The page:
Monday, June 29, 2009

Disaster Recovery

Back around the time of Ike, a lot of people asked us what a hurricane/power outage would mean to us and how catastrophic it would be. We found out today that we were exactly right in our assessment.

Because of our extremely small size, the frequency with which we process milk, and our rate of sales, our worst case - a power failure with no backup generator - would mean we would have to dispose of everything we had on hand. Which again, worst-case for us, would mean the entire contents of two refrigerators.

Breaking that down further, it would likely mean no more than 24 or so gallons of milk and no more than 50 pounds of cheese - but it would be unlikely that we would ever have that much milk and cheese both at the same time, as we sell everything we make about every three days.

Last night one of our refrigerators succumbed to the insane heat wave and froze-up while working overtime to get down to temp. This happened overnight and we came out to a fridge full of milk idling at about 55 or 60 degrees this morning. Oh noez!

We were supposed to turn 22 gallons into feta today and instead, the milk began to curdle on its own and the pigs were treated to 18 gallons - or approximately 144 pounds of soured, slightly curdled "fridge cheese". Sigh.

Due to an unusually large accumulation of milk before processing, we actually had quite a bit of milk in the other fridge (normally we keep milk in one and cheese in the other) and so did not lose our entire stock - which was at a near record 33 gallons. Fifteen gallons were fine and are culturing away in the pasteurizer now.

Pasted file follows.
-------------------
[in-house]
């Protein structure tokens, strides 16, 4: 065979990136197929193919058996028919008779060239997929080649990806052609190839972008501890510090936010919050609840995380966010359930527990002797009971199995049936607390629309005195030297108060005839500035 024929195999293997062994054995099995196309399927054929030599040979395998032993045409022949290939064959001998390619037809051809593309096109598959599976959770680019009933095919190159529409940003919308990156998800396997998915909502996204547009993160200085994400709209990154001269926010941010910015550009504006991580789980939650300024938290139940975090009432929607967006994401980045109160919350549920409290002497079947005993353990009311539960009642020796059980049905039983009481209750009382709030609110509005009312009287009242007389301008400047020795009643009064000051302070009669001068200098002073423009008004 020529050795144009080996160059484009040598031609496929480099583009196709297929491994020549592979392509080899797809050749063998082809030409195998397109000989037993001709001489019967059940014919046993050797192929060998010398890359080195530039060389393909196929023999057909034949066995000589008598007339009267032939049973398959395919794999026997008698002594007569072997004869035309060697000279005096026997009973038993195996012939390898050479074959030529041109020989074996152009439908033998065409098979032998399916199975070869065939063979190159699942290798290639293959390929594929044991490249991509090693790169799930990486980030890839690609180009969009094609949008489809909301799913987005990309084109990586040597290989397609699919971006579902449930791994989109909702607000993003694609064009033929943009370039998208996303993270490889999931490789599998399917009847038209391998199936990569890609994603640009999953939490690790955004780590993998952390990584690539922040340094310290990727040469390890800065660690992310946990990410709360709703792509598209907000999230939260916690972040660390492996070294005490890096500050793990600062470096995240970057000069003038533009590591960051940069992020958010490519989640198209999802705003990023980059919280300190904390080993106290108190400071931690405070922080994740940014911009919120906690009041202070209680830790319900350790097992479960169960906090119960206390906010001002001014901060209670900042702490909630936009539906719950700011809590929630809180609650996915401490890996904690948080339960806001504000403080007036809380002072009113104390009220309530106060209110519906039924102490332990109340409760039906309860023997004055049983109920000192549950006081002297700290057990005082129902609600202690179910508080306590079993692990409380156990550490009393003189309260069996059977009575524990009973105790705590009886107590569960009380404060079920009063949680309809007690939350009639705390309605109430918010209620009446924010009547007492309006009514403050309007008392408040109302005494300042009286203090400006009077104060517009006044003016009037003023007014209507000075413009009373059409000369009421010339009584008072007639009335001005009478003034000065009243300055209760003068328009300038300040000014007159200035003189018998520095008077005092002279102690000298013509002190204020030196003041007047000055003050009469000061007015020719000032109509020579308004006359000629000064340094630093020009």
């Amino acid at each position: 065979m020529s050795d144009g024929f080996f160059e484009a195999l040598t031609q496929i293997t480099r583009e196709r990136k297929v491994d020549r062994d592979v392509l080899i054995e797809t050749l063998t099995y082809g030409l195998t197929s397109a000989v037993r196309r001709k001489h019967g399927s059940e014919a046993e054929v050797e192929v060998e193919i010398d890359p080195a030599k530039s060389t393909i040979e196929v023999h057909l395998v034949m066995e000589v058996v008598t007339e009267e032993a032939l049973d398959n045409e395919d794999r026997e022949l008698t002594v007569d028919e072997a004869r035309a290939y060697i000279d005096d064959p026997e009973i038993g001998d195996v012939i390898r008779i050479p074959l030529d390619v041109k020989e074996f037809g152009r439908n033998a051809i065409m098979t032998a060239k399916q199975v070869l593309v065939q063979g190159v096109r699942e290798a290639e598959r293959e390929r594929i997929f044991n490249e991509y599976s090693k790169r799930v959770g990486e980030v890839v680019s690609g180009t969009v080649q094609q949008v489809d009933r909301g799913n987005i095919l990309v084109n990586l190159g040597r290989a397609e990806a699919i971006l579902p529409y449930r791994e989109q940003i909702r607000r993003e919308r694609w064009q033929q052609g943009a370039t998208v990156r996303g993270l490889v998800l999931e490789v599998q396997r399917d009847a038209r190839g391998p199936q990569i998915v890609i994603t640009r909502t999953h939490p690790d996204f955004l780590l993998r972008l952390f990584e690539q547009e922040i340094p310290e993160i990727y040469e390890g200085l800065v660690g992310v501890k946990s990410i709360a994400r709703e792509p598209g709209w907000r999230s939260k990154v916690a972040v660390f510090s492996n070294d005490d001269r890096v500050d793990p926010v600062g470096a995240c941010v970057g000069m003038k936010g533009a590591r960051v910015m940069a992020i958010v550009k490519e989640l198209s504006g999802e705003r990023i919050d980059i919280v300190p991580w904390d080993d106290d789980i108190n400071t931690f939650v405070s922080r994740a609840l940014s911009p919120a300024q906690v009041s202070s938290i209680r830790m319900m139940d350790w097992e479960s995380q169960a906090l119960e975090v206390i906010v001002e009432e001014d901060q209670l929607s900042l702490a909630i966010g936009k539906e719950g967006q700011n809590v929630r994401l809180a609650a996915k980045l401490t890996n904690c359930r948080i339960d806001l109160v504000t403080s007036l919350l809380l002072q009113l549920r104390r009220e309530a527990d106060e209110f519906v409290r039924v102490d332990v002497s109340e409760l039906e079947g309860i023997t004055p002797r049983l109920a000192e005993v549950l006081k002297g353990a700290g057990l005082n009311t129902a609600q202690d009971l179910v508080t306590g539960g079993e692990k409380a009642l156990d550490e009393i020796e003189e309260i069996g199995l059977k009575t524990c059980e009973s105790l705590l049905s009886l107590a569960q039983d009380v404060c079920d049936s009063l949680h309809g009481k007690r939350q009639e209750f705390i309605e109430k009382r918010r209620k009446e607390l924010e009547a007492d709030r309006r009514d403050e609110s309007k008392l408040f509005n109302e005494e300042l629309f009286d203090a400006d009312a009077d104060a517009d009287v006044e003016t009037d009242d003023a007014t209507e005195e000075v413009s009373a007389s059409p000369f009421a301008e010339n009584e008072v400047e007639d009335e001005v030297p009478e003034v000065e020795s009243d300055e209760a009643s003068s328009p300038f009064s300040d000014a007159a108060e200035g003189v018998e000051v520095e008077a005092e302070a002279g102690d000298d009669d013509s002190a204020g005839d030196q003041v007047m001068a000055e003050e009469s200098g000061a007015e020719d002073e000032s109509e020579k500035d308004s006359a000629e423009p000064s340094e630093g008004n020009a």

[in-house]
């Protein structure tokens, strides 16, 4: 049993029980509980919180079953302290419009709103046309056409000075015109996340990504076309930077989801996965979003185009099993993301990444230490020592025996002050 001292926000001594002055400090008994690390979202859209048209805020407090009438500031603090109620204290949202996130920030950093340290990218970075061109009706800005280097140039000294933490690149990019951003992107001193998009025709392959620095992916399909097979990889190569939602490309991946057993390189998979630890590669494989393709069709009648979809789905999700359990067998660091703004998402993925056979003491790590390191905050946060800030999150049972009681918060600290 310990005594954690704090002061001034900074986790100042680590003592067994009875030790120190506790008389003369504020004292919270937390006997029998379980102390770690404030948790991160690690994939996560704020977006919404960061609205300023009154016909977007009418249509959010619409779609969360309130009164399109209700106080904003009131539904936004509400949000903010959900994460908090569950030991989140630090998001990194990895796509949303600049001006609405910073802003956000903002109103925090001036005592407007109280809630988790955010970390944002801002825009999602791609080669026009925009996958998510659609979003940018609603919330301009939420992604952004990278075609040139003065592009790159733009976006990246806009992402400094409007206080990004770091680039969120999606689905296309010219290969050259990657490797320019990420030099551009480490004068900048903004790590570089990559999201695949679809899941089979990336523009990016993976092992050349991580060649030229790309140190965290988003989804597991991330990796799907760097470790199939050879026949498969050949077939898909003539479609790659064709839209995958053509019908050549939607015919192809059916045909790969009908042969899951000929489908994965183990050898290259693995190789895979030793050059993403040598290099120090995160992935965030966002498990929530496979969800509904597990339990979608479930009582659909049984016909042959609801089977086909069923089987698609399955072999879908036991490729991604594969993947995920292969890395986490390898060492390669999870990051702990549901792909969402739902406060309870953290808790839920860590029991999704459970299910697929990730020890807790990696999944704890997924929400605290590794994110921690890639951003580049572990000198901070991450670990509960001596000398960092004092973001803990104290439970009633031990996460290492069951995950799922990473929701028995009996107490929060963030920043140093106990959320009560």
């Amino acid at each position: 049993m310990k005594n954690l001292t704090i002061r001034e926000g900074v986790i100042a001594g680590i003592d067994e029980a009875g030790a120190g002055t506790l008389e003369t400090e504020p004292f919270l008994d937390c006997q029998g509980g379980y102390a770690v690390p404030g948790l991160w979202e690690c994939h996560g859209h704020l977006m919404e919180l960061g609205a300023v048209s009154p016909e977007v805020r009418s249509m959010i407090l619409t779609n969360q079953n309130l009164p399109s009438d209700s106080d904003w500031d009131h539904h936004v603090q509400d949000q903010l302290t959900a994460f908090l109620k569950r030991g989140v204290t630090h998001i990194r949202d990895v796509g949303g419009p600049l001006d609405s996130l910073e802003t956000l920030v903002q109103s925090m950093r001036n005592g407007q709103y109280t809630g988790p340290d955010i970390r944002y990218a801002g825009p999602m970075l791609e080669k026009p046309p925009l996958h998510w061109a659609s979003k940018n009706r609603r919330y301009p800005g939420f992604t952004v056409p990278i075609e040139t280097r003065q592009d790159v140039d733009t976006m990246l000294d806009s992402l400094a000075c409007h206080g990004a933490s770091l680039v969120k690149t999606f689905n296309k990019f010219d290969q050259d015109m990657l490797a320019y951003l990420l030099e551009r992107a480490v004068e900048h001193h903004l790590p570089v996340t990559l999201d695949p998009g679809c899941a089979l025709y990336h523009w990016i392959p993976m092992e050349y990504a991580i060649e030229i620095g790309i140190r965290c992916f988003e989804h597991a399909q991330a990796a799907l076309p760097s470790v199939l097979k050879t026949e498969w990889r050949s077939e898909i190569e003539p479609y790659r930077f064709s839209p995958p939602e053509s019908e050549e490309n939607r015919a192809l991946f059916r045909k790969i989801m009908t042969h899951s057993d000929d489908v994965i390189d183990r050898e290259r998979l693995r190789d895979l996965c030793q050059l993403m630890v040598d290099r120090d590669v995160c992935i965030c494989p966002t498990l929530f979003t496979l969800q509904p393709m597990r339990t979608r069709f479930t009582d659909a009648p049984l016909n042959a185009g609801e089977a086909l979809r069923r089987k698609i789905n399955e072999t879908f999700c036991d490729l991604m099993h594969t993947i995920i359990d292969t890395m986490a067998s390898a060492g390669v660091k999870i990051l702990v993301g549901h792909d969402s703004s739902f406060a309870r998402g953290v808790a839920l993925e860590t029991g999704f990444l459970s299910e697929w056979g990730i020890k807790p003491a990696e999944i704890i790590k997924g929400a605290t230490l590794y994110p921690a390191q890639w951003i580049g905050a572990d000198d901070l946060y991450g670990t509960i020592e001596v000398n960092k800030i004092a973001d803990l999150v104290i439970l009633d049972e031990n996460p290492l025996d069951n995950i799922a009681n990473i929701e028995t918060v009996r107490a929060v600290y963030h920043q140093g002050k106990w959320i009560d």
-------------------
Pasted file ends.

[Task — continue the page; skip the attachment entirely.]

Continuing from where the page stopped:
But we will not be going to market tomorrow.

The good news is that we defrosted the frozen parts and the fridge is working fine again. We plan to get a better A/C unit for the dairy to keep the ambient temp at 86 or so for the rest of the summer to avoid this happening again. We had just been running the A/C while we were working or while cheese was hanging, but we have learned that this does not actually work when it's 100 plus outside.

All this being said, I am proud to report that my days of crying over spilt - or in this case spoilt - milk are firmly behind me. While I was incredibly frustrated today, I was able to see that it is not REALLY catastrophic. We lost money today, to be sure...but not so much that we won't bounce back next week.

Farming. The fun never ends.


Annette said...

Did the compressor freeze up? You may try something as simple as putting the fridge on a timer so that it goes off for an hour at night, say from 1-2am and then again from 4-5 am to defrost. That is what my walk in fridge does since it doesnt have a true defrost cycle built in to the unit.

Mike (AD hijacked my computer and Im too lazy to log out)

Blue Heron Farm said...

It actually has a defrost cycle. We think it was just working way too hard.

C cleaned the coils and we are reducing our ambient temp to help, too.

You have a walk-in????? Y'all are bad-a$$!

Annette said...

I got one for 700 bucks. Was a truck box. said...

700 bucks for an 8 foot by 16 foot walk in reefer. I just like to say reefer. Put it in the reefer!

Im super happy with it so far. Well, except for the whole 25%extra electric bill and all...